The Future of the Internet

The Future of the Internet

It’s 50 years ago, almost to the day, that the Internet’s heart began to beat. At first it was a barely detectable flutter, registering – of all places – in Teddington.
In 1967 the UK’s National Physical Laboratory in Teddington conducted a revolutionary experiment in packet switching – the transmission and re-transmission of data around the nodes of an embyronic computer network.

That network became fully operational in 1969, the same year that Neil Armstrong set foot on the moon. Then, in 1973, it began to grow, reaching out across the Atlantic and linking up with a network developed by the US Department of Defence.

Interconnections multiplied exponentially as more networks merged. Knowledge was shared, pooled then hyperlinked. The first protocols were laid down.

In 1982 the science fiction novelist William Gibson coined the term “cyberspace”, referring to a distant future made real, just seven years later, with Tim Berners-Lee’s invention of the world wide web.

Then, in the early 90s, in one of the most far-sighted and far-reaching decisions of the 20th century, the backbone of the Internet – hitherto used exclusively by government and universities – was opened up to commercial traffic.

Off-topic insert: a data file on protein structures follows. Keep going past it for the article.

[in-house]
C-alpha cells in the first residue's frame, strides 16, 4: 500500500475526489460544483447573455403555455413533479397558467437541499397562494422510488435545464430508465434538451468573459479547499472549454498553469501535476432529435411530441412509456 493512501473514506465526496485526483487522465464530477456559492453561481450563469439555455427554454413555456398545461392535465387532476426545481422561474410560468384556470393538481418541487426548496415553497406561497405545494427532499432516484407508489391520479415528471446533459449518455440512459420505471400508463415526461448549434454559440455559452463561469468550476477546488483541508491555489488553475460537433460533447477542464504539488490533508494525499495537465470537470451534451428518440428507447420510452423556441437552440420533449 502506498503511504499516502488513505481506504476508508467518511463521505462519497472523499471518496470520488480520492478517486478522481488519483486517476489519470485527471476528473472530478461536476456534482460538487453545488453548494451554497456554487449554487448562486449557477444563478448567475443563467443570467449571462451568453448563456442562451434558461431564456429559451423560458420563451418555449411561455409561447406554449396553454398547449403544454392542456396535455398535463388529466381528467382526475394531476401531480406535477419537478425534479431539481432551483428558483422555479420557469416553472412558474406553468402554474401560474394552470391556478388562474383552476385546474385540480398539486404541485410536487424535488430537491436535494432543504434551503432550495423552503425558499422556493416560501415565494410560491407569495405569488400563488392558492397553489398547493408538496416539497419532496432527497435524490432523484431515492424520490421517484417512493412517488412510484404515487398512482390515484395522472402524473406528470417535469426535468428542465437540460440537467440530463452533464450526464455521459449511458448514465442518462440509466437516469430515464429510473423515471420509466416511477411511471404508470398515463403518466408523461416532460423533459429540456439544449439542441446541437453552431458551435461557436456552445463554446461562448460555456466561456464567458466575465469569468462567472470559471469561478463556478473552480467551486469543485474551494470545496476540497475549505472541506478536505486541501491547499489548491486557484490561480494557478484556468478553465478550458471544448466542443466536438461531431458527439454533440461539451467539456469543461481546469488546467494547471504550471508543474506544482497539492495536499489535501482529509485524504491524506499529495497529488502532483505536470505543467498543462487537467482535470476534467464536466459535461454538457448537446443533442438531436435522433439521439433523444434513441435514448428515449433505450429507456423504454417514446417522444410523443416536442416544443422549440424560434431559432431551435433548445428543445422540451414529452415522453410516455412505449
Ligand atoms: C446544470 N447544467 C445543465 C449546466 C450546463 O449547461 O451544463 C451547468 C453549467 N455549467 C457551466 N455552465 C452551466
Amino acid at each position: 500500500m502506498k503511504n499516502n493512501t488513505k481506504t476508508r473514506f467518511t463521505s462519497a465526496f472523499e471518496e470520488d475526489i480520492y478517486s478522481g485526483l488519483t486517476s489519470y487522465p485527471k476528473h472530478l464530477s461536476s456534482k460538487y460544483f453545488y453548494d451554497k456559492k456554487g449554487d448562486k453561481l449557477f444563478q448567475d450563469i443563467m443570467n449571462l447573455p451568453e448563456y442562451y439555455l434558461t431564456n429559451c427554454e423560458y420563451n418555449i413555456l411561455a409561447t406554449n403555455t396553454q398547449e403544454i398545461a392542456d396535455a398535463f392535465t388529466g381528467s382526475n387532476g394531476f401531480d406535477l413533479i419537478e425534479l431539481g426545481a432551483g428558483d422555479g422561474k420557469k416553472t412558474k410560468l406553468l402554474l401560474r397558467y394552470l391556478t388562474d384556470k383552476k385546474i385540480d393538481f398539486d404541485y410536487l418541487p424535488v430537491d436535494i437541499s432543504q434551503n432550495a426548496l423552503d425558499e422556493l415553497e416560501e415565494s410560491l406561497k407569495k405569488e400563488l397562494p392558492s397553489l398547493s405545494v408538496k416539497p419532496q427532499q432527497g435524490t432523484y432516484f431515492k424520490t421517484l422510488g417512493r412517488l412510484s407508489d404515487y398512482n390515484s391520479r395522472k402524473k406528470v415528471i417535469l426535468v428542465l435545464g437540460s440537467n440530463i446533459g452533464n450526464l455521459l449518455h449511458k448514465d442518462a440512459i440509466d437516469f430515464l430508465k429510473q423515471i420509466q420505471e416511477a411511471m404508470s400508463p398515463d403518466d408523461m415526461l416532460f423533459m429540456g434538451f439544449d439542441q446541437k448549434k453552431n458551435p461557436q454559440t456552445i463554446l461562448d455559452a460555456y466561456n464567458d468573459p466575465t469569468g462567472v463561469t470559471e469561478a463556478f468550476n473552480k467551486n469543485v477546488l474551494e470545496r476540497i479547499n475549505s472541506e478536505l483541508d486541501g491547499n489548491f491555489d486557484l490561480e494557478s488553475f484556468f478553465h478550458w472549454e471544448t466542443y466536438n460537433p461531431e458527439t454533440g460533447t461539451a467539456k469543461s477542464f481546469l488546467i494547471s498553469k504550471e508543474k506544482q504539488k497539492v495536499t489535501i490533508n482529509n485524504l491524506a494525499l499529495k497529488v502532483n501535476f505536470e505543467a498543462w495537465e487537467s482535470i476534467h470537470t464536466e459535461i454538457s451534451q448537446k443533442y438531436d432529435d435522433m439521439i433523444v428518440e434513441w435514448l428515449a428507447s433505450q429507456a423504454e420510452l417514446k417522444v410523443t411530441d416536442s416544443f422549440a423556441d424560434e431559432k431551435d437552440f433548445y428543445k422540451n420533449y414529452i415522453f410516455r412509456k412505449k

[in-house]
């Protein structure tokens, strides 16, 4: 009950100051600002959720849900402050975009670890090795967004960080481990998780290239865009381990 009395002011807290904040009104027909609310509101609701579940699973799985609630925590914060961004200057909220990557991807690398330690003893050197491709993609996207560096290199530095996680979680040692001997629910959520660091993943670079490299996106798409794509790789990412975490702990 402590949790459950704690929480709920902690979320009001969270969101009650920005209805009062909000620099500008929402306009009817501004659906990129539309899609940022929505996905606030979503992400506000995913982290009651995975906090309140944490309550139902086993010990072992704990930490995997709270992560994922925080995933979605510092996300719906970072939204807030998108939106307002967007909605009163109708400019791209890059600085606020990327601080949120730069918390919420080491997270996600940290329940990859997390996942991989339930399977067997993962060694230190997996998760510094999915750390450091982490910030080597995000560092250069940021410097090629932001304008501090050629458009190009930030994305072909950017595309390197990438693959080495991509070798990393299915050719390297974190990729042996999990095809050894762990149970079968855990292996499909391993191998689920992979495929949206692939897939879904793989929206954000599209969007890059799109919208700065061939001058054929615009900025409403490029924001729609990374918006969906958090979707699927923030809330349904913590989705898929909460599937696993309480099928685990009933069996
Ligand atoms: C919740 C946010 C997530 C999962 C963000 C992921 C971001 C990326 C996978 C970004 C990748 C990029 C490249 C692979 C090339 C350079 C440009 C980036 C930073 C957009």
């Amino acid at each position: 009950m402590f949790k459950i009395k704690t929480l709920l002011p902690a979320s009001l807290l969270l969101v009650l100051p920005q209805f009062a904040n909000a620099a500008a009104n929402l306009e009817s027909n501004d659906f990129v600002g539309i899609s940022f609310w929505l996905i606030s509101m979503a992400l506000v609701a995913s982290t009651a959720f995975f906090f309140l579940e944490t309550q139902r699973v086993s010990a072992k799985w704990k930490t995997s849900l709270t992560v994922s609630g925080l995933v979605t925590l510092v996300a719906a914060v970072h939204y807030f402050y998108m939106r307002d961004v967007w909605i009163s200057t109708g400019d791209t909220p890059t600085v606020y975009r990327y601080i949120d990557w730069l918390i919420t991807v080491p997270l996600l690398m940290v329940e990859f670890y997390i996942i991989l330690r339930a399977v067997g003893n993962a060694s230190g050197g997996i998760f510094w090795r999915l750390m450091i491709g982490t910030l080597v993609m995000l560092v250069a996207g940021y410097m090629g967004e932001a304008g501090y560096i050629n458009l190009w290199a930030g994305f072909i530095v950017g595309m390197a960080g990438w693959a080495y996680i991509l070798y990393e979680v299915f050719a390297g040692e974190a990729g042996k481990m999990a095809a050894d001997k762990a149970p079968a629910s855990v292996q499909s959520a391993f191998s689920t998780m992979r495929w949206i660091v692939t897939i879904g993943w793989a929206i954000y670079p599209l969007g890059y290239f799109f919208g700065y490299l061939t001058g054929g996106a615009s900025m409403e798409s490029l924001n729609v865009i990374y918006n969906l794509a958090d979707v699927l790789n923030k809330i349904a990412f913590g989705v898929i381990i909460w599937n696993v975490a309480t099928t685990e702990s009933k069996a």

At this point we can say the internet as we know it was born.

It was ten years ago that we first developed the concept of a national Internet forum, modelled on the global Internet Governance Forum – the UN IGF which was created by the World Summit on the Information Society in 2005 – and we have since seen the UK Internet Governance Forum become a model for over a hundred similar national and regional Internet fora worldwide.

Today I want to talk about the future of the internet. About the extraordinary impact it’s had, and about what we need to do to harness its exponential power, while preventing harm and abuse, so that it serves humanity, spreads human ingenuity and enhances human freedom.

Read more: https://www.gov.uk/government/speeches/the-future-of-the-internet